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Senate Approves Appointment of New Energy Regulators, Expanding Biden’s Influence on Panel’s Renewable Energy Policies



President Joe Biden’s control over a crucial federal energy commission will extend beyond his initial term, providing a boost to the Democratic Party’s efforts for renewable energy regardless of the election outcome in November.

The Senate took action to ensure this reality by approving two new members of the Federal Energy Regulatory Commission and scheduling a vote for a third new member possibly as early as Thursday.

Senate Majority Leader Chuck Schumer, D-N.Y., stated that confirming the three nominees would allow FERC to maintain its quorum and continue its mandate of providing Americans with affordable, reliable, and safe energy.

The five-member commission oversees various aspects of energy infrastructure, such as natural gas pipelines and electricity transmission between states. In a recent development, the panel passed a significant rule making it simpler to transmit renewable energy like wind and solar power onto the electric grid, aligning with Biden’s objective of achieving net-zero greenhouse gas emissions nationwide by 2050.

This rule aims to upgrade the country’s aging power grid to meet growing demand driven by factors like data centers, electric vehicles, buildings, artificial intelligence, among others.

Earlier this week, the agency granted approval for the nearly $8 billion Mountain Valley Pipeline to commence natural gas transportation across challenging terrains in West Virginia and Virginia, despite objections from environmental groups, landowners, and some officials.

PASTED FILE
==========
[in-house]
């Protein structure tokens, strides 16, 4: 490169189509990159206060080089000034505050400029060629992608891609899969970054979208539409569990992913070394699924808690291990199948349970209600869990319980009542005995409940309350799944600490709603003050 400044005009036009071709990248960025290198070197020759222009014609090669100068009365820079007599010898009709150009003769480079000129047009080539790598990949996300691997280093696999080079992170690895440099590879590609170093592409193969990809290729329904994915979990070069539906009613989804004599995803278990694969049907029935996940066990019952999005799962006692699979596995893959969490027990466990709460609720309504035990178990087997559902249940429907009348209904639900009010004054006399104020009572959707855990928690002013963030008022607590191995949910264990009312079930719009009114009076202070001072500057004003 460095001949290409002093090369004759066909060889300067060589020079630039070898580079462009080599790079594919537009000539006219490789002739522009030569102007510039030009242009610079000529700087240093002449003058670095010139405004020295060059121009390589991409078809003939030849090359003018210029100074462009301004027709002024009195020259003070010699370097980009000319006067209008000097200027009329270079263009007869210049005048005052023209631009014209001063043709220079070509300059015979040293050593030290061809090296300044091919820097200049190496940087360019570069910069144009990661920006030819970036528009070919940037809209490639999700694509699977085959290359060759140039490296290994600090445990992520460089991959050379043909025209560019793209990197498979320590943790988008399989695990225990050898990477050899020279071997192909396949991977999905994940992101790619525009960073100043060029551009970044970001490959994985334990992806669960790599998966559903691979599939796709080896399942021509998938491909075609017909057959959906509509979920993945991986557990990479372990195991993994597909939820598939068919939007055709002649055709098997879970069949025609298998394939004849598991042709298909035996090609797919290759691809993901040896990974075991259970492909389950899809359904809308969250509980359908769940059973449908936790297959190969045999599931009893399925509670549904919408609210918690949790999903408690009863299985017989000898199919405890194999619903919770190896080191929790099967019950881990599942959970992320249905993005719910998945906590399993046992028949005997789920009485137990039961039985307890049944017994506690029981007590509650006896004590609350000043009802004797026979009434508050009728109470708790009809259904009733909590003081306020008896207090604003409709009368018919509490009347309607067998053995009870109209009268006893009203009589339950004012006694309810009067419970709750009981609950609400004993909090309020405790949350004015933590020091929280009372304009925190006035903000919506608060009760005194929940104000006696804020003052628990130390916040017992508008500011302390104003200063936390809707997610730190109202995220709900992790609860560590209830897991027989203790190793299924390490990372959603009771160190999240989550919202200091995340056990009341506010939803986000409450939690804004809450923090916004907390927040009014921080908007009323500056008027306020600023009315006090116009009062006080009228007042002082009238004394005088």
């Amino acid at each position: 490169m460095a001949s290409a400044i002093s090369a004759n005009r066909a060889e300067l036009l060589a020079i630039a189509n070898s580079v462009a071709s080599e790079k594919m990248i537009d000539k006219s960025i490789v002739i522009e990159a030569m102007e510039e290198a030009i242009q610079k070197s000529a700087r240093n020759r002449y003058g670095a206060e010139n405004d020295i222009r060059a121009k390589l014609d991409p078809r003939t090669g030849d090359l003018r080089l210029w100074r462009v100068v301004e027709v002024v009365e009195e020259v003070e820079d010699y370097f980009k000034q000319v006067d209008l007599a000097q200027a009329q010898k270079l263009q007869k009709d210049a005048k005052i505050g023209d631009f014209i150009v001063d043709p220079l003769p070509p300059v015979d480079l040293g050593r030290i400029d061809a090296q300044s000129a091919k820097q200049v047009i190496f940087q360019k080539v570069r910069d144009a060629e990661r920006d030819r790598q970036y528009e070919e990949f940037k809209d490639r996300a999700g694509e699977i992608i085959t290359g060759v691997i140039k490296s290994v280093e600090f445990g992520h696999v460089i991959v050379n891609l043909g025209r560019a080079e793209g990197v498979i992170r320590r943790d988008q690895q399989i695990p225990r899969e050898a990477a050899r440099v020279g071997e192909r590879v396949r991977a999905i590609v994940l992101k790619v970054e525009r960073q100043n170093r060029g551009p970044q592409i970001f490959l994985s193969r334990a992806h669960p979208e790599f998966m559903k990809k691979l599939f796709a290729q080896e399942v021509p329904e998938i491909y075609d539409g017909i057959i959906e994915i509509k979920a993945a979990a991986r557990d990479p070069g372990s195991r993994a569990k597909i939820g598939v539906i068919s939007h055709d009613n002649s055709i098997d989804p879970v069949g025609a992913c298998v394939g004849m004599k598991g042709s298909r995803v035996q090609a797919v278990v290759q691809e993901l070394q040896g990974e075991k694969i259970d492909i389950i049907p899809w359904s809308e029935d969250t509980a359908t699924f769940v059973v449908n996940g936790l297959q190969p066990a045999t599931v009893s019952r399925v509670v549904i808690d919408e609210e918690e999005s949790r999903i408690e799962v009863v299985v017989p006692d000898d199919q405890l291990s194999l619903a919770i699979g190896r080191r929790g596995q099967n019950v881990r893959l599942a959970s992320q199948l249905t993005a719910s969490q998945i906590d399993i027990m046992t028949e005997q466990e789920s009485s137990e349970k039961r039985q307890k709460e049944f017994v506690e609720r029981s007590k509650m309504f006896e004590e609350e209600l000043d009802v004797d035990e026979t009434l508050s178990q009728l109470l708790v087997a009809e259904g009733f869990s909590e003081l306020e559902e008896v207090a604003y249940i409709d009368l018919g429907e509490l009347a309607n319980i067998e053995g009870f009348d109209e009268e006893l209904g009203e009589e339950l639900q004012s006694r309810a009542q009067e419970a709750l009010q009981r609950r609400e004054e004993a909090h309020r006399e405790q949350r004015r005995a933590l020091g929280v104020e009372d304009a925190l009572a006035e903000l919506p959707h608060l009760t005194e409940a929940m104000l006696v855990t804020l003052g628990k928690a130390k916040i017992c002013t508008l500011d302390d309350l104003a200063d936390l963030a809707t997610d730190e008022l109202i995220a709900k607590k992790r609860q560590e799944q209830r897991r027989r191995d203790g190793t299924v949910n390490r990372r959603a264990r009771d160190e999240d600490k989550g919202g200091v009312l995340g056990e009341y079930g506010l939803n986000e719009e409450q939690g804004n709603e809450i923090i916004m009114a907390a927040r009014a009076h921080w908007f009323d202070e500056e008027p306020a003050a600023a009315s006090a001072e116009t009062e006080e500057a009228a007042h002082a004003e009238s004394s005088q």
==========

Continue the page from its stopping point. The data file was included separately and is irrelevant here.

On Wednesday, the Senate greenlit the nominations of David Rosner (Democrat) and Lindsay See (Republican) for three- and four-year terms, respectively, on the commission. Additionally, discussion on Judy Chang’s (Democrat) nomination for a five-year term is in progress, with a final vote expected soon to replace the outgoing Democrat member.

If confirmed as anticipated, this vote would give Democrats control over the commission until at least June 2026, coinciding with the end of Chairman Willie Phillips’ term.

Senator Joe Manchin, I-W.Va., emphasized the importance of a fully seated, bipartisan FERC in advancing sensible energy infrastructure policy. He highlighted that a diverse panel would ensure the fair assessment of all interests involved.

Rosner, See, and Chang come from varied backgrounds and experiences but are united in their commitment to work together for the common good. With their bipartisan approach, they aim to consider and evaluate different viewpoints while prioritizing the public interest. Manchin expressed confidence in the nominees based on their merits and abilities.

The approval process reflected bipartisan support, with Rosner and See receiving 67-27 and 83-12 votes, respectively. Senator Tim Kaine, D-Va., expressed reservations about the nominations due to his concerns about certain energy projects.

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